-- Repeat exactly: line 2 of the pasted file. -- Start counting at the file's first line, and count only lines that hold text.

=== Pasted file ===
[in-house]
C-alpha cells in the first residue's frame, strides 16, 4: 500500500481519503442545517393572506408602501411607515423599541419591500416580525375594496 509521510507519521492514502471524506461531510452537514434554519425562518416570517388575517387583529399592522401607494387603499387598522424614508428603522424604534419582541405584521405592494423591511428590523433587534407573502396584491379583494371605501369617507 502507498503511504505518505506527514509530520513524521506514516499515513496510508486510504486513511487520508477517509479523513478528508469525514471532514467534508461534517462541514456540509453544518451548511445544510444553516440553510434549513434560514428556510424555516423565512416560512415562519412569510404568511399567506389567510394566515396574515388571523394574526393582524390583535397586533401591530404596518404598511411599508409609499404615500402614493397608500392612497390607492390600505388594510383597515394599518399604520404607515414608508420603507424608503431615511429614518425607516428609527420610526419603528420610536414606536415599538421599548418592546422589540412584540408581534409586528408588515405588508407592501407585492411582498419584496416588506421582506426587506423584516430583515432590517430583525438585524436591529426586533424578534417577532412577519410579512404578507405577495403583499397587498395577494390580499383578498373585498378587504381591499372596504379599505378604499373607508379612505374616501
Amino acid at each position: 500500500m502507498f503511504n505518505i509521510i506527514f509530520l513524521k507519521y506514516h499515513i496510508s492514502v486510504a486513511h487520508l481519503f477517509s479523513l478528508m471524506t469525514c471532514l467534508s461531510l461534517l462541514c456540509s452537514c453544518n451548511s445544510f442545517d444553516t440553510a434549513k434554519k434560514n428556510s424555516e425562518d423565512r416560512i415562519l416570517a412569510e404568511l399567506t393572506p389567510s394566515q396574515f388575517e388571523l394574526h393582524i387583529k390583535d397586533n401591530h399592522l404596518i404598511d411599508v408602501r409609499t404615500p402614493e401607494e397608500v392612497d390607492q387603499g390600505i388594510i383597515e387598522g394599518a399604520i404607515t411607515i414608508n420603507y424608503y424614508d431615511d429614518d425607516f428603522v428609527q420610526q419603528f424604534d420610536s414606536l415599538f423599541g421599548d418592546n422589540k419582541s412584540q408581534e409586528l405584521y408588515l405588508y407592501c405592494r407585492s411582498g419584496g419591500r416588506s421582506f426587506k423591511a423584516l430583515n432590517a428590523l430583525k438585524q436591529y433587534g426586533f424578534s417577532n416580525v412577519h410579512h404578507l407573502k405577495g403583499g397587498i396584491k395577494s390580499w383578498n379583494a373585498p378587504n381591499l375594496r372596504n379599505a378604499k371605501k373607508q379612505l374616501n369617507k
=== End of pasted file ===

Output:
C-alpha cells in the first residue's frame, strides 16, 4: 500500500481519503442545517393572506408602501411607515423599541419591500416580525375594496 509521510507519521492514502471524506461531510452537514434554519425562518416570517388575517387583529399592522401607494387603499387598522424614508428603522424604534419582541405584521405592494423591511428590523433587534407573502396584491379583494371605501369617507 502507498503511504505518505506527514509530520513524521506514516499515513496510508486510504486513511487520508477517509479523513478528508469525514471532514467534508461534517462541514456540509453544518451548511445544510444553516440553510434549513434560514428556510424555516423565512416560512415562519412569510404568511399567506389567510394566515396574515388571523394574526393582524390583535397586533401591530404596518404598511411599508409609499404615500402614493397608500392612497390607492390600505388594510383597515394599518399604520404607515414608508420603507424608503431615511429614518425607516428609527420610526419603528420610536414606536415599538421599548418592546422589540412584540408581534409586528408588515405588508407592501407585492411582498419584496416588506421582506426587506423584516430583515432590517430583525438585524436591529426586533424578534417577532412577519410579512404578507405577495403583499397587498395577494390580499383578498373585498378587504381591499372596504379599505378604499373607508379612505374616501